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Senator Stabenow’s ‘Smart’ Labels Would Hit Her Hometown Residents Hard

A handful of multinational agribusiness and food companies have spent over $100 million over the past three years to fight Americans’ right to know what is in the products they purchase and consume. It appears Senator Stabenow (D-MI) is trying to accommodate Big Ag — a situation that is particularly tragic for residents of her own state. Right now Stabenow is working hard to come up with a “compromise” on labeling genetically engineered (GE) food products. Her idea is that so-called “smart labels” — digital product information accessed via a smartphone with network coverage — are sufficient for getting consumers access about product ingredients.

Unfortunately, Senator Stabenow’s proposal would only compromise Americans’ — and especially her Michigan constituents’ — right to know what is in the products they buy and feed their families. It is well-documented that rural communities throughout Michigan would be a particularly hard-hit target in terms of being denied information by “smart labels”, as more than half of rural Americans do not have a smartphone, let alone the necessary network coverage that would be required to access the information. But as noted in a recent New York Times article, residents in Michigan’s most populous and economically challenged urban areas would not fare any better. According to the Federal Communications Commission, Detroit has the worst rate of Internet access of any major American city — 40 percent of its residents lack broadband connections.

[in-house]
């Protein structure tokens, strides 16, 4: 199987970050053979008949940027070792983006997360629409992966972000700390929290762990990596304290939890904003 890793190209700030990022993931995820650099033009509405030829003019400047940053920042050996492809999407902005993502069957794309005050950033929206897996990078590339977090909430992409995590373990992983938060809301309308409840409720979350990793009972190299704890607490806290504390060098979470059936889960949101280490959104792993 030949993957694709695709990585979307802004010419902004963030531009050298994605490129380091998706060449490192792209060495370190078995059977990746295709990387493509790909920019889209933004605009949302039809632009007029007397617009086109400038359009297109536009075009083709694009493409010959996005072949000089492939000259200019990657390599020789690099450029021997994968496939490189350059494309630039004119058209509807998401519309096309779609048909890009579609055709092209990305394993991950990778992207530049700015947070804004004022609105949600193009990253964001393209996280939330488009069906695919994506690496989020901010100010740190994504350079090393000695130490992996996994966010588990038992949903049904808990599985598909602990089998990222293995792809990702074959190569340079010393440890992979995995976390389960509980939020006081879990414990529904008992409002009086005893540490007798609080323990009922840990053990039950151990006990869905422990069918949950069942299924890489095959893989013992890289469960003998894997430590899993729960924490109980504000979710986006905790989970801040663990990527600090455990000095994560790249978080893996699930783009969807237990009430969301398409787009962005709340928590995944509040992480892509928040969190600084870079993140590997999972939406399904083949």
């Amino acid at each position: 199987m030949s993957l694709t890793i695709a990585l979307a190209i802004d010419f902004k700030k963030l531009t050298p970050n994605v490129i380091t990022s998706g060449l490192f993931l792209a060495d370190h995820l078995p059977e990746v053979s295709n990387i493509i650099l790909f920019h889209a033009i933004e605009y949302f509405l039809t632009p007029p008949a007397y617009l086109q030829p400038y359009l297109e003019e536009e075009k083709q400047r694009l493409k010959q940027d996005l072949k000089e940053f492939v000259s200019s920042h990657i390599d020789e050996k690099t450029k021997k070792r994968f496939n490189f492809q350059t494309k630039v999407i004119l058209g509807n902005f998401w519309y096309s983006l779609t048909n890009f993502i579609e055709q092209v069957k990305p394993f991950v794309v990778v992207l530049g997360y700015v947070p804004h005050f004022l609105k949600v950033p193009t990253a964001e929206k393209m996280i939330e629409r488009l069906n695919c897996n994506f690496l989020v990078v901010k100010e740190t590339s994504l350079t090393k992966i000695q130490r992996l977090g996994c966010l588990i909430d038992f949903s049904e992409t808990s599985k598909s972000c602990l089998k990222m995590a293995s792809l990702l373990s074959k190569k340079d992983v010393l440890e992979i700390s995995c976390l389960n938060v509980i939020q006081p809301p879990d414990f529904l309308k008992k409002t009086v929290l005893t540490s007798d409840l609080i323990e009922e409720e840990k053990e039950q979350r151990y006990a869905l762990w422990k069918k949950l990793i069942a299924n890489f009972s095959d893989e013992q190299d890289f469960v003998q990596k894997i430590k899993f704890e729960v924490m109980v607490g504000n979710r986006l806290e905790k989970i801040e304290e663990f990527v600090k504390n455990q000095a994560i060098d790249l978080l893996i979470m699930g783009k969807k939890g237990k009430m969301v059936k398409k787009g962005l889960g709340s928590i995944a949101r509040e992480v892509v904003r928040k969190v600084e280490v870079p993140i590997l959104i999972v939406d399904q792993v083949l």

If Senator Stabenow’s compromise was implemented, a full third of the American public would be left in the dark in terms of accessing information about the products they purchase, as only 64 percent own smartphones. Worse still, only 50 percent of low-income consumers have a smartphone and nearly half (48 percent) of smartphone owners have had service switched off or suspended due to financial hardship. Many of these same consumers are those who are still struggling to rise above the impacts the Great Recession continues to have on Detroit.